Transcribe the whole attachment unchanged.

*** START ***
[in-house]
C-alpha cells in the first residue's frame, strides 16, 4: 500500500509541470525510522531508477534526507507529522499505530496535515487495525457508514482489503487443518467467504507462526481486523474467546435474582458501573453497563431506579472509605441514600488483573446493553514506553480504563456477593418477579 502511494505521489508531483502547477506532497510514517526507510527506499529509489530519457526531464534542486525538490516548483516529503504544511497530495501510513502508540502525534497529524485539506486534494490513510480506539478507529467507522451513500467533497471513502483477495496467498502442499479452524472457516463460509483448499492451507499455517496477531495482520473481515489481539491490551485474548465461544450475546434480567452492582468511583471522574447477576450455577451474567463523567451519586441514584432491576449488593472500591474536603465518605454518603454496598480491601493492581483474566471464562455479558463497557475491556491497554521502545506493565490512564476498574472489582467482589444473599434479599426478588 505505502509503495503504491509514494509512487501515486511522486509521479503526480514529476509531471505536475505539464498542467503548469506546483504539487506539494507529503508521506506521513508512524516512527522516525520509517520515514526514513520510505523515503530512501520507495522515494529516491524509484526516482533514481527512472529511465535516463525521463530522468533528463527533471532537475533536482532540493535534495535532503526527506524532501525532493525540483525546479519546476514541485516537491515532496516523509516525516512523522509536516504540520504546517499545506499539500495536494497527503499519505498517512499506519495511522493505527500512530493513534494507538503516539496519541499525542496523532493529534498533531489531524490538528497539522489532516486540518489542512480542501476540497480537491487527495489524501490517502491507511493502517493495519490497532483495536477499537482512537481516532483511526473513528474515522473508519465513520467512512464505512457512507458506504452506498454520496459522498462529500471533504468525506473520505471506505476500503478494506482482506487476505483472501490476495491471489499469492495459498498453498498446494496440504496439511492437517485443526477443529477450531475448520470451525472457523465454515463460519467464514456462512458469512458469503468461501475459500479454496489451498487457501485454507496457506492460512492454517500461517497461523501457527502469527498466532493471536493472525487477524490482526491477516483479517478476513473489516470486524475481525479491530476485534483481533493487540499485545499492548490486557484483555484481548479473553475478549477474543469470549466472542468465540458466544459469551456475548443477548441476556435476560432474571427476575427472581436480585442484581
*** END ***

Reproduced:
[in-house]
C-alpha cells in the first residue's frame, strides 16, 4: 500500500509541470525510522531508477534526507507529522499505530496535515487495525457508514482489503487443518467467504507462526481486523474467546435474582458501573453497563431506579472509605441514600488483573446493553514506553480504563456477593418477579 502511494505521489508531483502547477506532497510514517526507510527506499529509489530519457526531464534542486525538490516548483516529503504544511497530495501510513502508540502525534497529524485539506486534494490513510480506539478507529467507522451513500467533497471513502483477495496467498502442499479452524472457516463460509483448499492451507499455517496477531495482520473481515489481539491490551485474548465461544450475546434480567452492582468511583471522574447477576450455577451474567463523567451519586441514584432491576449488593472500591474536603465518605454518603454496598480491601493492581483474566471464562455479558463497557475491556491497554521502545506493565490512564476498574472489582467482589444473599434479599426478588 505505502509503495503504491509514494509512487501515486511522486509521479503526480514529476509531471505536475505539464498542467503548469506546483504539487506539494507529503508521506506521513508512524516512527522516525520509517520515514526514513520510505523515503530512501520507495522515494529516491524509484526516482533514481527512472529511465535516463525521463530522468533528463527533471532537475533536482532540493535534495535532503526527506524532501525532493525540483525546479519546476514541485516537491515532496516523509516525516512523522509536516504540520504546517499545506499539500495536494497527503499519505498517512499506519495511522493505527500512530493513534494507538503516539496519541499525542496523532493529534498533531489531524490538528497539522489532516486540518489542512480542501476540497480537491487527495489524501490517502491507511493502517493495519490497532483495536477499537482512537481516532483511526473513528474515522473508519465513520467512512464505512457512507458506504452506498454520496459522498462529500471533504468525506473520505471506505476500503478494506482482506487476505483472501490476495491471489499469492495459498498453498498446494496440504496439511492437517485443526477443529477450531475448520470451525472457523465454515463460519467464514456462512458469512458469503468461501475459500479454496489451498487457501485454507496457506492460512492454517500461517497461523501457527502469527498466532493471536493472525487477524490482526491477516483479517478476513473489516470486524475481525479491530476485534483481533493487540499485545499492548490486557484483555484481548479473553475478549477474543469470549466472542468465540458466544459469551456475548443477548441476556435476560432474571427476575427472581436480585442484581